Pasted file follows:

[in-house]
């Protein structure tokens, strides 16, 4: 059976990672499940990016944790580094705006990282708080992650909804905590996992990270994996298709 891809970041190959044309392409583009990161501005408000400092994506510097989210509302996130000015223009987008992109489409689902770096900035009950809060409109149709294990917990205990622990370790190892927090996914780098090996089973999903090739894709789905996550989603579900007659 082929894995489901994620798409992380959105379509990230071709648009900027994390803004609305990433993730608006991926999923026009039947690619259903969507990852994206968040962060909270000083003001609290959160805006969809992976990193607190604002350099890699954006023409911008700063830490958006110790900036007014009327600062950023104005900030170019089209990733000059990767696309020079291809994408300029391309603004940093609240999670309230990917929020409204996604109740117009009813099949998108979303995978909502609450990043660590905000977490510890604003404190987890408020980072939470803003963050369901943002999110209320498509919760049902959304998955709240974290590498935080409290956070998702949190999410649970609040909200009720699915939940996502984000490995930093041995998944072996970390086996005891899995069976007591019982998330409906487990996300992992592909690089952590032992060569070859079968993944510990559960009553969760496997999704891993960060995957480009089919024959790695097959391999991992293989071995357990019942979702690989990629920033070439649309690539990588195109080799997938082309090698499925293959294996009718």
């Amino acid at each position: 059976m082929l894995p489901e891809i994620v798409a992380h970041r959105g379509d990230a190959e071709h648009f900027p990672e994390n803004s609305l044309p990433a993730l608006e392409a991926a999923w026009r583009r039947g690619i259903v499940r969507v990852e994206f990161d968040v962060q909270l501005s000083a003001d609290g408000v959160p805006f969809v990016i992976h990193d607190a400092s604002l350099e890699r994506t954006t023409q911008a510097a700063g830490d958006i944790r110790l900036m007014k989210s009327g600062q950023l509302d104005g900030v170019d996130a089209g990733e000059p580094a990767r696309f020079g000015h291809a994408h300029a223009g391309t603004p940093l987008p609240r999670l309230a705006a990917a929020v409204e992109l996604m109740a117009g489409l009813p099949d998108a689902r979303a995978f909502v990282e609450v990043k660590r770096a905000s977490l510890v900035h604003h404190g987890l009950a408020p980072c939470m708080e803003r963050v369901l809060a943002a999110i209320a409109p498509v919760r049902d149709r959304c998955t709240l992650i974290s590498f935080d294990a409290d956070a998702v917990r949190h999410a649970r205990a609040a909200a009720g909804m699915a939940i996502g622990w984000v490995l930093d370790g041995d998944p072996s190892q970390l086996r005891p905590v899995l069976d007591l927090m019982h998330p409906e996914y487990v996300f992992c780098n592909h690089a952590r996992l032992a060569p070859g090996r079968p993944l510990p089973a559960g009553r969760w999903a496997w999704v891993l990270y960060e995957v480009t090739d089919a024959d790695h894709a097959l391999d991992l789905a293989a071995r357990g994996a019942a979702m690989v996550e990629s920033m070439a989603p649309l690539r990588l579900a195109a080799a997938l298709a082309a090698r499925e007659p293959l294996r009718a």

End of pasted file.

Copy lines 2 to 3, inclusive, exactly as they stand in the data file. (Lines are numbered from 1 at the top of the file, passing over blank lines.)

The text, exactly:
């Protein structure tokens, strides 16, 4: 059976990672499940990016944790580094705006990282708080992650909804905590996992990270994996298709 891809970041190959044309392409583009990161501005408000400092994506510097989210509302996130000015223009987008992109489409689902770096900035009950809060409109149709294990917990205990622990370790190892927090996914780098090996089973999903090739894709789905996550989603579900007659 082929894995489901994620798409992380959105379509990230071709648009900027994390803004609305990433993730608006991926999923026009039947690619259903969507990852994206968040962060909270000083003001609290959160805006969809992976990193607190604002350099890699954006023409911008700063830490958006110790900036007014009327600062950023104005900030170019089209990733000059990767696309020079291809994408300029391309603004940093609240999670309230990917929020409204996604109740117009009813099949998108979303995978909502609450990043660590905000977490510890604003404190987890408020980072939470803003963050369901943002999110209320498509919760049902959304998955709240974290590498935080409290956070998702949190999410649970609040909200009720699915939940996502984000490995930093041995998944072996970390086996005891899995069976007591019982998330409906487990996300992992592909690089952590032992060569070859079968993944510990559960009553969760496997999704891993960060995957480009089919024959790695097959391999991992293989071995357990019942979702690989990629920033070439649309690539990588195109080799997938082309090698499925293959294996009718």
């Amino acid at each position: 059976m082929l894995p489901e891809i994620v798409a992380h970041r959105g379509d990230a190959e071709h648009f900027p990672e994390n803004s609305l044309p990433a993730l608006e392409a991926a999923w026009r583009r039947g690619i259903v499940r969507v990852e994206f990161d968040v962060q909270l501005s000083a003001d609290g408000v959160p805006f969809v990016i992976h990193d607190a400092s604002l350099e890699r994506t954006t023409q911008a510097a700063g830490d958006i944790r110790l900036m007014k989210s009327g600062q950023l509302d104005g900030v170019d996130a089209g990733e000059p580094a990767r696309f020079g000015h291809a994408h300029a223009g391309t603004p940093l987008p609240r999670l309230a705006a990917a929020v409204e992109l996604m109740a117009g489409l009813p099949d998108a689902r979303a995978f909502v990282e609450v990043k660590r770096a905000s977490l510890v900035h604003h404190g987890l009950a408020p980072c939470m708080e803003r963050v369901l809060a943002a999110i209320a409109p498509v919760r049902d149709r959304c998955t709240l992650i974290s590498f935080d294990a409290d956070a998702v917990r949190h999410a649970r205990a609040a909200a009720g909804m699915a939940i996502g622990w984000v490995l930093d370790g041995d998944p072996s190892q970390l086996r005891p905590v899995l069976d007591l927090m019982h998330p409906e996914y487990v996300f992992c780098n592909h690089a952590r996992l032992a060569p070859g090996r079968p993944l510990p089973a559960g009553r969760w999903a496997w999704v891993l990270y960060e995957v480009t090739d089919a024959d790695h894709a097959l391999d991992l789905a293989a071995r357990g994996a019942a979702m690989v996550e990629s920033m070439a989603p649309l690539r990588l579900a195109a080799a997938l298709a082309a090698r499925e007659p293959l294996r009718a």